A strong Centre is always called upon in times of crisis. That is the dominant understanding of our times.

It is surprising, then, to see a state reaching out and taking on additional responsibilities, at a time when self-preservation is the default attitude. Quietly taking its place in headlines over the last few weeks has been the state of Odisha, with Naveen Patnaik at the helm, extending a helpful hand outside.

A helping hand

As the shortage of oxygen cylinders left many breathless and the Centre struggled to ramp up its production, Patnaik spoke to the Prime Minister, asserting that in this war-like situation, Odisha will extend all cooperation at the national level, including ramping up oxygen production to assist other states.

A day later, Delhi Chief Minister Arvind Kejriwal rang up to thank him for airlifting oxygen supplies to Delhi. In the course of the day, Maharashtra CM Uddhav Thackeray, whose state faces a grim battle against the pandemic, followed suit.

On April 23, a 20-tonne supply of medical oxygen was dispatched from Odisha’s Jajpur to Visakhapatnam by road, escorted by Odisha Police, who have created safe corridors across the length of the route for unhindered transit. The next day, it dispatched 250 metric tonnes of oxygen to the worst-hit cities — tankers were sent to Visakhapatnam, Hyderabad, Indore, Pune, Mumbai and Nagpur.

What is notable here is the inversion of the usual flow of communication. Without any provocation, Odisha actively reached out to other states, and the Prime Minister himself. Lending his support to the centre in mitigating the COVID disaster, Patnaik wrote to PM Modi, suggesting that the vaccines be brought to the open market, approval of vaccines be fast tracked, vaccine production be prioritised, and urban areas, which reflected heavier caseloads, receive immediate attention.

Two days after the letter was sent, the Central Government announced introduction of vaccines in open markets, paid advances to Serum Institute for ramping up vaccine production and is clearing the path for the Pfizer vaccine to be approved. Could it be a coincidence? Perhaps. But it only feeds Patnaik's reputation.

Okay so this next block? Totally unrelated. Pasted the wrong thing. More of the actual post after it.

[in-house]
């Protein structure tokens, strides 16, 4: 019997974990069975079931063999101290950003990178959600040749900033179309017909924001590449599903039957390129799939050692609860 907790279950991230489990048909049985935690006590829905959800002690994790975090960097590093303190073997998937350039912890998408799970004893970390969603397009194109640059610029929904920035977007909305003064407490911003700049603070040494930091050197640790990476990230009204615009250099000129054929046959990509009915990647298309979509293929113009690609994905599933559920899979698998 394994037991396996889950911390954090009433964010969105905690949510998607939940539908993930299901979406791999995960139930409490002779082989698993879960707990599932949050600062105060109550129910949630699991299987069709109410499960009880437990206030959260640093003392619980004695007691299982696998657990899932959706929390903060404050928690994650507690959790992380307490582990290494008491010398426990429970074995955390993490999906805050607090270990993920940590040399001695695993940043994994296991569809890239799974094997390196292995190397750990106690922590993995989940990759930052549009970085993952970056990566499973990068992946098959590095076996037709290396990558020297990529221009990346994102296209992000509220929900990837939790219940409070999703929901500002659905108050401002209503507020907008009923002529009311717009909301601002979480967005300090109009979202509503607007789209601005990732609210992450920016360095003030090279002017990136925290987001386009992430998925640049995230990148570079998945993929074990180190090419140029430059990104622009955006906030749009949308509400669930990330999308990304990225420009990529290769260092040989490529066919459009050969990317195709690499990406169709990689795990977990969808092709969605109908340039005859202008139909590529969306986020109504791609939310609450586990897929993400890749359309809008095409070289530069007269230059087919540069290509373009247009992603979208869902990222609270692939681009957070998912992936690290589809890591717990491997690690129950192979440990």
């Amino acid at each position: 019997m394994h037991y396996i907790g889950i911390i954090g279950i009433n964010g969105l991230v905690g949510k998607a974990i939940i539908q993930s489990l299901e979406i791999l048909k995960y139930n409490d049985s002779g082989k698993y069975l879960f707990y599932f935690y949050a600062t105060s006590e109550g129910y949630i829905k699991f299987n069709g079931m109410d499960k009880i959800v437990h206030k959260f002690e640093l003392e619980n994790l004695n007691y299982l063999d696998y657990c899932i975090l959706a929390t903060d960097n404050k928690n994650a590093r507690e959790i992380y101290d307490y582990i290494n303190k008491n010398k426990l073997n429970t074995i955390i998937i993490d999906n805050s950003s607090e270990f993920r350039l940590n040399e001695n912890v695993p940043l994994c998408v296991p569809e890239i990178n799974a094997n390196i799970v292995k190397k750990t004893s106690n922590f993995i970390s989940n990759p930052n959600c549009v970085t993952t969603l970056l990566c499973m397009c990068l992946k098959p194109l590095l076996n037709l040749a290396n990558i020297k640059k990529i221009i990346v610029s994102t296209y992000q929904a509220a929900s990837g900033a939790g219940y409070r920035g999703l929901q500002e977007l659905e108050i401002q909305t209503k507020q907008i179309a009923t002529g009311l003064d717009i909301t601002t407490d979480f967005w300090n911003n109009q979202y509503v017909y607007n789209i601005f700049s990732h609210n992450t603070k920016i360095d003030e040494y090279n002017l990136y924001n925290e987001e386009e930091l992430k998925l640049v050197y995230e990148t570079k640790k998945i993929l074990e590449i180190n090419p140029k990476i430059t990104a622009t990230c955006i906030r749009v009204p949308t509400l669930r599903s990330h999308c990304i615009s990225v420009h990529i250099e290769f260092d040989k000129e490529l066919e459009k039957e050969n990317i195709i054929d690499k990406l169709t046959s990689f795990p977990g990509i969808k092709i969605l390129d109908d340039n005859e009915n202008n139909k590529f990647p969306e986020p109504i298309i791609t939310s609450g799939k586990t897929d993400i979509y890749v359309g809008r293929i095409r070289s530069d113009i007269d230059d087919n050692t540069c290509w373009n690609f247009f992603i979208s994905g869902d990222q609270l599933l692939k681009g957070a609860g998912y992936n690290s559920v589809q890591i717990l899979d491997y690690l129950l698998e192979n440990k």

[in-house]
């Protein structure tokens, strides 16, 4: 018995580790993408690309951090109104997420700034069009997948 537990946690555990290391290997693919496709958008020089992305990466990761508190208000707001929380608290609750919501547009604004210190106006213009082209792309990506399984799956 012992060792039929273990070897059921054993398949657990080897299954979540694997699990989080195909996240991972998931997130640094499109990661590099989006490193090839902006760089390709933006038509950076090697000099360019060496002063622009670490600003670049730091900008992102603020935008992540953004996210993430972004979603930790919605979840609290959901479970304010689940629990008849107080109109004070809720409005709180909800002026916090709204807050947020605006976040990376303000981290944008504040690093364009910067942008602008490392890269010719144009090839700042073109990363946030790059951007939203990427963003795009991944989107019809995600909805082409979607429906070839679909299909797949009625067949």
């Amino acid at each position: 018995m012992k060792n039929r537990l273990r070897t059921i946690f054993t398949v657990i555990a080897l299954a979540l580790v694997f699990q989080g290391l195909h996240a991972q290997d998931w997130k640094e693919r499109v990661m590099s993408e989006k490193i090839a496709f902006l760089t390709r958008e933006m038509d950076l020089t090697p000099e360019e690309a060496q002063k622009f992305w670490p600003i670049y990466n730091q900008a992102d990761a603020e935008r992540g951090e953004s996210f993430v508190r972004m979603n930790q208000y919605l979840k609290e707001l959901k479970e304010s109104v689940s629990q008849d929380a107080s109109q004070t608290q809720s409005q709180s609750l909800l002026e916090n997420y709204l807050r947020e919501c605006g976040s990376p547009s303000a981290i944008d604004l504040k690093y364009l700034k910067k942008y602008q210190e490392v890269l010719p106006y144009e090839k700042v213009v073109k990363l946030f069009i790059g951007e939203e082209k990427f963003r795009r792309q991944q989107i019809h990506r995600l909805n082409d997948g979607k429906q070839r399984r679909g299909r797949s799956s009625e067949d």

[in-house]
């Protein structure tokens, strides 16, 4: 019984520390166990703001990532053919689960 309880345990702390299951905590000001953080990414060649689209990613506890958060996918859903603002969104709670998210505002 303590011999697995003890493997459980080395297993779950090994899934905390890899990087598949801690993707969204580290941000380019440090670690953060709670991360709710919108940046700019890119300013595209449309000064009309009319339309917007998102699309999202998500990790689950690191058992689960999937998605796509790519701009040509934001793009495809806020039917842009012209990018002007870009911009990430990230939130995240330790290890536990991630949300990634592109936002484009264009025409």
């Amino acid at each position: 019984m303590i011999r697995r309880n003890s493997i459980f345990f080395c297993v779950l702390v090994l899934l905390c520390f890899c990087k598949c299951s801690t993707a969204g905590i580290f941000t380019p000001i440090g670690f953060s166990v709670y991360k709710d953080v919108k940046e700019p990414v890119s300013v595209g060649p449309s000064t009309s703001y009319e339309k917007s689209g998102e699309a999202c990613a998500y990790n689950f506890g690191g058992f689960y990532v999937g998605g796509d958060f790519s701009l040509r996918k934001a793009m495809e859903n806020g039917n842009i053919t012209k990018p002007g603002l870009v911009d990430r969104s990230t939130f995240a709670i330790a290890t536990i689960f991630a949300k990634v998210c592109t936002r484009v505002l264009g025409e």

The Odisha pattern

This is not a first. Odisha has, in the past, stepped up and supported states in crisis — support not just in words, but also in kind.

When Kerala reeled under the 2018 floods, Odisha announced a donation of ₹5 crore to Kerala’s aid. A day later, there was another announcement to send in 245 Odisha Fire Services Personnel with 75 boats and emergency equipment like BA sets and first-aid kits. Two days after that, the Odisha Government announced another ₹5 crore for the cause and sent polythene sheets worth INR 8 crore.

By then, the team from Odisha that rescued lakhs during Phailin, Hudhud and Rayagada floods, had rescued more than 2,000 people in the most chronic flood hit zones of Kerala. All of this while Odisha itself was stricken by floods that had affected over three lakh people.

Few months later, when the rescue operations to save 15 coal miners in Meghalaya hit the wall in its third week, Odisha dispatched a 20-member Odisha Fire Services team led by CFO Sukanta Sethi along with high-powered pumps to assist the local authorities in rescue of trapped coal miners.

Last year when Cyclone Amphan wreaked havoc in West Bengal & Odisha amidst the already escalating COVID-19 challenge, Odisha sent a team of 500 members, including 300 fire personnel and 10 ODRAF teams to assist in relief and rescue operations in Bengal.

Naveen Patnaik, the statesman

And then there is Patnaik’s personal reputation, untainted so far—an impressive feat for a politician. Ever since his ascent to the seat of power, Patnaik has met with nods of approval from Odisha’s public and political commentators alike. This is not to overlook any missteps, but to bring to attention the peculiar way with which Odisha handles itself—exemplifying a centre-state partnership that is balanced, even, and poised.